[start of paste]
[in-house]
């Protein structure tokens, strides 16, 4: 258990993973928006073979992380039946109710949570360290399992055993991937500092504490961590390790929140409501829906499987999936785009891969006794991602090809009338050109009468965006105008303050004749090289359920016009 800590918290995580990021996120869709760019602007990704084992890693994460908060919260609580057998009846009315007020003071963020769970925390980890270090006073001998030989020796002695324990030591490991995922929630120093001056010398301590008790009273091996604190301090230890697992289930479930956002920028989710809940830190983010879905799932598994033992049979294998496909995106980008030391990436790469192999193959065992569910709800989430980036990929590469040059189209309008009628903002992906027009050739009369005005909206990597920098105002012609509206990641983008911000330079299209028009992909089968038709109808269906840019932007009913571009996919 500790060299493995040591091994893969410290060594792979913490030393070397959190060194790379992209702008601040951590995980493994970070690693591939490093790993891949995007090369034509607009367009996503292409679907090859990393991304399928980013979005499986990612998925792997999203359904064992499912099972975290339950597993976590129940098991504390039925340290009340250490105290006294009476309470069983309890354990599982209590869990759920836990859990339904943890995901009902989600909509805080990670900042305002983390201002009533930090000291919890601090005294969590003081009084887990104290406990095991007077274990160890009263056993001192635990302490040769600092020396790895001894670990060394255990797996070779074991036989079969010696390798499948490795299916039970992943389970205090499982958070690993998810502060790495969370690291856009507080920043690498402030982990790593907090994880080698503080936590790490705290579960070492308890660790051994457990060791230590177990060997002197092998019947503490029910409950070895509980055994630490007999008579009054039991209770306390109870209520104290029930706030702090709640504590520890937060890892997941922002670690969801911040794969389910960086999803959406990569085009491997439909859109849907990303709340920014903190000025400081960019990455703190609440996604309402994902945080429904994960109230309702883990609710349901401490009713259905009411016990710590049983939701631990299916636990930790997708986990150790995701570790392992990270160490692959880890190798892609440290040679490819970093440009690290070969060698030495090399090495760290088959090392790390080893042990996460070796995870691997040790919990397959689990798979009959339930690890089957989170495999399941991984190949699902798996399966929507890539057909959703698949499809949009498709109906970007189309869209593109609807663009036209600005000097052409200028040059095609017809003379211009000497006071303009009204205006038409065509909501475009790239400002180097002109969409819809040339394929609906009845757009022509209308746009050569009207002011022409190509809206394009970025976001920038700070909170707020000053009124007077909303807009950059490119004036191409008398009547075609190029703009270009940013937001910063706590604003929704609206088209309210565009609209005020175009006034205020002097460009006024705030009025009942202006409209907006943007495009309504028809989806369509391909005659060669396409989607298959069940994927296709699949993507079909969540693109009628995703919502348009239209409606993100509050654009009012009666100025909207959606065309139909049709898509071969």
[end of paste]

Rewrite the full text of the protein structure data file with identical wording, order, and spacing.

[in-house]
């Protein structure tokens, strides 16, 4: 258990993973928006073979992380039946109710949570360290399992055993991937500092504490961590390790929140409501829906499987999936785009891969006794991602090809009338050109009468965006105008303050004749090289359920016009 800590918290995580990021996120869709760019602007990704084992890693994460908060919260609580057998009846009315007020003071963020769970925390980890270090006073001998030989020796002695324990030591490991995922929630120093001056010398301590008790009273091996604190301090230890697992289930479930956002920028989710809940830190983010879905799932598994033992049979294998496909995106980008030391990436790469192999193959065992569910709800989430980036990929590469040059189209309008009628903002992906027009050739009369005005909206990597920098105002012609509206990641983008911000330079299209028009992909089968038709109808269906840019932007009913571009996919 500790060299493995040591091994893969410290060594792979913490030393070397959190060194790379992209702008601040951590995980493994970070690693591939490093790993891949995007090369034509607009367009996503292409679907090859990393991304399928980013979005499986990612998925792997999203359904064992499912099972975290339950597993976590129940098991504390039925340290009340250490105290006294009476309470069983309890354990599982209590869990759920836990859990339904943890995901009902989600909509805080990670900042305002983390201002009533930090000291919890601090005294969590003081009084887990104290406990095991007077274990160890009263056993001192635990302490040769600092020396790895001894670990060394255990797996070779074991036989079969010696390798499948490795299916039970992943389970205090499982958070690993998810502060790495969370690291856009507080920043690498402030982990790593907090994880080698503080936590790490705290579960070492308890660790051994457990060791230590177990060997002197092998019947503490029910409950070895509980055994630490007999008579009054039991209770306390109870209520104290029930706030702090709640504590520890937060890892997941922002670690969801911040794969389910960086999803959406990569085009491997439909859109849907990303709340920014903190000025400081960019990455703190609440996604309402994902945080429904994960109230309702883990609710349901401490009713259905009411016990710590049983939701631990299916636990930790997708986990150790995701570790392992990270160490692959880890190798892609440290040679490819970093440009690290070969060698030495090399090495760290088959090392790390080893042990996460070796995870691997040790919990397959689990798979009959339930690890089957989170495999399941991984190949699902798996399966929507890539057909959703698949499809949009498709109906970007189309869209593109609807663009036209600005000097052409200028040059095609017809003379211009000497006071303009009204205006038409065509909501475009790239400002180097002109969409819809040339394929609906009845757009022509209308746009050569009207002011022409190509809206394009970025976001920038700070909170707020000053009124007077909303807009950059490119004036191409008398009547075609190029703009270009940013937001910063706590604003929704609206088209309210565009609209005020175009006034205020002097460009006024705030009025009942202006409209907006943007495009309504028809989806369509391909005659060669396409989607298959069940994927296709699949993507079909969540693109009628995703919502348009239209409606993100509050654009009012009666100025909207959606065309139909049709898509071969």